Cells were seeded at specific cell densities in six-well plates (1 × 105, 2 × 105, and 1.5 × 105 for H1650, HCC827, and HCC827 ER cells, respectively), and the plates were incubated overnight. The cells were then treated with different doses of trametinib or bosutinib, alone or in combination, for the indicated periods. Cells were washed with PBS and then cultured in fresh medium for 14 days. Subsequently, the cells were fixed and stained with 0.1% crystal violet. Colonies of at least 50 cells observed under a microscope were counted as one positive colony.

Annexin V-FITC/PI Staining Assay

After treatment, the cells were harvested, washed twice with ice-cold PBS, and then stained using an Annexin V-FITC/PI Cell Apoptosis Detection Kit (BD Biosciences) according to the manufacturer's instructions. In brief, 1 × 106 cells were resuspended in 400 μl of binding buffer, and 5 μl of 2 mg/ml Annexin V and 5 μl of 20 μg/ml PI were then added. After 15-min incubation in the dark, the stained cells were quantified by a FACScan flow cytometer, and the data were analyzed using FACSCalibur software. The cells in the early stage of apoptosis were Annexin V positive and PI negative, whereas the cells in the late stage of apoptosis were both Annexin V and PI positive.

Western Blotting Analysis

The equivalent amounts of protein were fractionated using 10% SDS–PAGE, and then the proteins were transferred to a polyvinylidene difluoride membrane. The membranes were blocked with 0.1% TBS/T (0.1%) containing 5% non-fat milk. After blocking for 1 h, membranes were incubated with different antibodies diluted in 3% bovine serum albumin in washing buffer. The following primary antibodies were used in this study: Y419-phospho-SRC (Abcam#ab185617), Y529-phospho-SRC (Abcam#ab4817), SRC (Abcam#ab109381), S235/236-phospho-S6 (CST#4856), S240/244-phospho-S6 (CST#5364), S6 (CST#2217), Y1068-phospho-EGFR (CST#2236), Y854-phospho-EGFR (CST#6963), EGFR (CST#2236), p44/42 (CST#9107), phospho-p44/42 (CST#4370), AKT (CST#9272), and phospho-AKT (CST#9271). Unless indicated otherwise, all antibodies were used at a 1:1,000 dilution.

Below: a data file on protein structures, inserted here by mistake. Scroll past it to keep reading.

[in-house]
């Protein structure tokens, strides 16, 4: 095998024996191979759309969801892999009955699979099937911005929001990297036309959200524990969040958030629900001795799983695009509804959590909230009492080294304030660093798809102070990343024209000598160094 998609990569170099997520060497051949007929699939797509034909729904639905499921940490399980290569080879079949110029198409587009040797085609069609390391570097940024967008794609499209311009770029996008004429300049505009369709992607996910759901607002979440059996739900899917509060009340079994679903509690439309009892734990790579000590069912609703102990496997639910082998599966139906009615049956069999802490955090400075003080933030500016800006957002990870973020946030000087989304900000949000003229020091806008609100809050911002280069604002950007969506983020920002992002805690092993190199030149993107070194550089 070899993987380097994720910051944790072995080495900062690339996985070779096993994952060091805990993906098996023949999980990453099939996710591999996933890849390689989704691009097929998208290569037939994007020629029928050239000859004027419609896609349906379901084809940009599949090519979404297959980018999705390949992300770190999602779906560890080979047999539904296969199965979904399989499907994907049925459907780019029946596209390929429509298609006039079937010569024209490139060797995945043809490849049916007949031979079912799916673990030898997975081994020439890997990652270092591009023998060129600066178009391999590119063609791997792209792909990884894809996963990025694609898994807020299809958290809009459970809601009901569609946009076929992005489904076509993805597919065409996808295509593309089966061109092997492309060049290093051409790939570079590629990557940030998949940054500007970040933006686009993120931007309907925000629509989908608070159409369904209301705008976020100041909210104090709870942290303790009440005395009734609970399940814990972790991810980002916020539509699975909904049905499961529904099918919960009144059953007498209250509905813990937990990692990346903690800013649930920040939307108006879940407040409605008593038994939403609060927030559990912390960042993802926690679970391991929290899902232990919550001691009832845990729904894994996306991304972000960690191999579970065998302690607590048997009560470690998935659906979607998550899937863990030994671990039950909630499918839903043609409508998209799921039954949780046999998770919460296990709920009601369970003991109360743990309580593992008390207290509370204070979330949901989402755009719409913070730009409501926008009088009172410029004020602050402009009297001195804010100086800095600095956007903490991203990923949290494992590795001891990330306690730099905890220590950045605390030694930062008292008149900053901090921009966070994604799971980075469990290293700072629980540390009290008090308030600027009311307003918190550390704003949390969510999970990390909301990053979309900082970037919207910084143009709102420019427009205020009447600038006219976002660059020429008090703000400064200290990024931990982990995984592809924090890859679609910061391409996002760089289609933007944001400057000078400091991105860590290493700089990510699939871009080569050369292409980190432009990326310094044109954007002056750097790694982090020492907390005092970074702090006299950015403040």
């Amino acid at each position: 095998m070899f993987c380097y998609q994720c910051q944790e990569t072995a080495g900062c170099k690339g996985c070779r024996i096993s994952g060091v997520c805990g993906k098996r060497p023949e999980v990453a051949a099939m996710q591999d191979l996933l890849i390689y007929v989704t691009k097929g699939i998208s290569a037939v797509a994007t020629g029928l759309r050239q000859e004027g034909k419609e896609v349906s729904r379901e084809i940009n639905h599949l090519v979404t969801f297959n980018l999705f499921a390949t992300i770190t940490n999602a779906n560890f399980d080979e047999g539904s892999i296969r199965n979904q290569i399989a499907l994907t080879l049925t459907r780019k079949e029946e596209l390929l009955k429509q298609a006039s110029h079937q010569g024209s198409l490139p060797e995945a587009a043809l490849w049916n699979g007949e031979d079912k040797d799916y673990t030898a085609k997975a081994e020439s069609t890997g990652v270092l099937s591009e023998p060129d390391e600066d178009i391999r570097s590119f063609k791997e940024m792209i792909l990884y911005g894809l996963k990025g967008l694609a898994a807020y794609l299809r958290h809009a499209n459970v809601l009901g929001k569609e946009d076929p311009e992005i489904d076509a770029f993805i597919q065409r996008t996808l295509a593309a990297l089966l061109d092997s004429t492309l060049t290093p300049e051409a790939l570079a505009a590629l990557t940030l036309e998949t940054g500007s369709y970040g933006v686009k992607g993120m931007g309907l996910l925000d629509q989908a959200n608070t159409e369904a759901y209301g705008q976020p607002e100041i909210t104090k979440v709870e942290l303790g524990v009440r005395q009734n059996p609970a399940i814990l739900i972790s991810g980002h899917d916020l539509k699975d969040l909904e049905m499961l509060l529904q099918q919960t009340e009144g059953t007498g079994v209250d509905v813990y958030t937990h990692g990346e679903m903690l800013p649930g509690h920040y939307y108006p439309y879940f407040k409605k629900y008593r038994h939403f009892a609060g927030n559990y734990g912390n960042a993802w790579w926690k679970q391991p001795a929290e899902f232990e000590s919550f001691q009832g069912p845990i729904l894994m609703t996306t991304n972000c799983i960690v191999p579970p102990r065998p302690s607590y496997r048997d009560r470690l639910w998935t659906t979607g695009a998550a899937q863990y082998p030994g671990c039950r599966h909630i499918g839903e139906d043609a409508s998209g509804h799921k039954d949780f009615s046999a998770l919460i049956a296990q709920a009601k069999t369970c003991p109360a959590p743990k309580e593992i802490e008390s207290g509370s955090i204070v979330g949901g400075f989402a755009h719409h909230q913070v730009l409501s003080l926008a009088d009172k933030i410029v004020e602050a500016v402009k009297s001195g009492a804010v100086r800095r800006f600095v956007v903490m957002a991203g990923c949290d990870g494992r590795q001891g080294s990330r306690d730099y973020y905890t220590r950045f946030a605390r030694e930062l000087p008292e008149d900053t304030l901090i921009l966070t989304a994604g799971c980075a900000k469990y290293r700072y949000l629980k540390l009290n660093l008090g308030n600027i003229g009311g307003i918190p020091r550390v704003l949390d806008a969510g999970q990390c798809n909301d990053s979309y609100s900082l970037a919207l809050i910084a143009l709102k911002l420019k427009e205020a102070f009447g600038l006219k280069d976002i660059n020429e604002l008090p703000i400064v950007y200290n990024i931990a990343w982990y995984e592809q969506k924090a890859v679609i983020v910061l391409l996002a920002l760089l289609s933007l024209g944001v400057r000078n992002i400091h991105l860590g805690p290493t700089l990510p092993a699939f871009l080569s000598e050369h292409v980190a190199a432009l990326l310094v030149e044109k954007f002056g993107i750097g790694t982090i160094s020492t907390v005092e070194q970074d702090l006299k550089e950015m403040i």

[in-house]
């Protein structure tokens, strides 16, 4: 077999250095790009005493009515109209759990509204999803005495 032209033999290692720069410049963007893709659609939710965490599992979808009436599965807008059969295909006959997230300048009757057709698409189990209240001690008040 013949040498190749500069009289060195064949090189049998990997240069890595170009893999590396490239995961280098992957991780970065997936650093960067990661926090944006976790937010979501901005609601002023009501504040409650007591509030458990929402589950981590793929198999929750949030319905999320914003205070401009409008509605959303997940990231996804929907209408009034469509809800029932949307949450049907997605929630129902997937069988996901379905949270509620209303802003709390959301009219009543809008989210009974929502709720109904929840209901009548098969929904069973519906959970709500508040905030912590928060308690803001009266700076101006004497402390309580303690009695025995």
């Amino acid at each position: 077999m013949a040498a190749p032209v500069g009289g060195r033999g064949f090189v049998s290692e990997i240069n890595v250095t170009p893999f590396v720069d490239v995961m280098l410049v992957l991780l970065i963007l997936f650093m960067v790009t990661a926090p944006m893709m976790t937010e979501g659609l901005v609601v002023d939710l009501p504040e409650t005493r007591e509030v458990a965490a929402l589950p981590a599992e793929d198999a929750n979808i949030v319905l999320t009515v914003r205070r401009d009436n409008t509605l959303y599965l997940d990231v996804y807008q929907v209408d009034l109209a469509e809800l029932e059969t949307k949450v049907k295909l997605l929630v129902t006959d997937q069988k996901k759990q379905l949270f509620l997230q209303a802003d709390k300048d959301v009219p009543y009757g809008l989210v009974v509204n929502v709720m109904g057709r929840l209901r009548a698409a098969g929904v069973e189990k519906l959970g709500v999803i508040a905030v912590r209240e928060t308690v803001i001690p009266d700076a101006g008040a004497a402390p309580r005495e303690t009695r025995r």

Afterward, the membrane was washed and probed with the HRP-conjugated secondary antibodies at room temperature for 1 h. The protein bands were detected using an ECL kit (Pierce, Rockford, IL, USA).

In vivo Animal Experiment

This study was carried out in accordance with the recommendations of the Guidelines for the Care and Use of Laboratory Animals, and the protocols were approved by the Institutional Animal Care and Use Committee of Shanghai University of Traditional Chinese Medicine. Specific pathogen-free BALB/c male nude mice (4 weeks old) were purchased from the Experimental Animal Center of the Chinese Academy of Science (Shanghai, China). HCC827 cells (5 × 106 cells per mouse) were re-suspended in 200 μl of Matrigel (BD, USA) and then were subcutaneously inoculated into the dorsal flank of nude mice. After tumors had established (~75 mm3), the mice were randomly divided into four groups (six mice per group) for intragastric administration with either vehicle control (1% Tween−80 in saline) (Group 1), trametinib at 0.4 mg/kg every day for 2 weeks (Group 2), bosutinib at 60 mg/kg every day for 2 weeks (Group 3), or a combination of trametinib and bosutinib. The body weight and tumor sizes of all mice were recorded every 2 days. The length and width of the tumor were measured by a digital caliper, and the tumor volumes were calculated according to the formula: [(shortest diameter)2 × (longest diameter)]/2. After 14 days of treatment, the mice were humanely killed, and their tumors were resected, weighed, and photographed.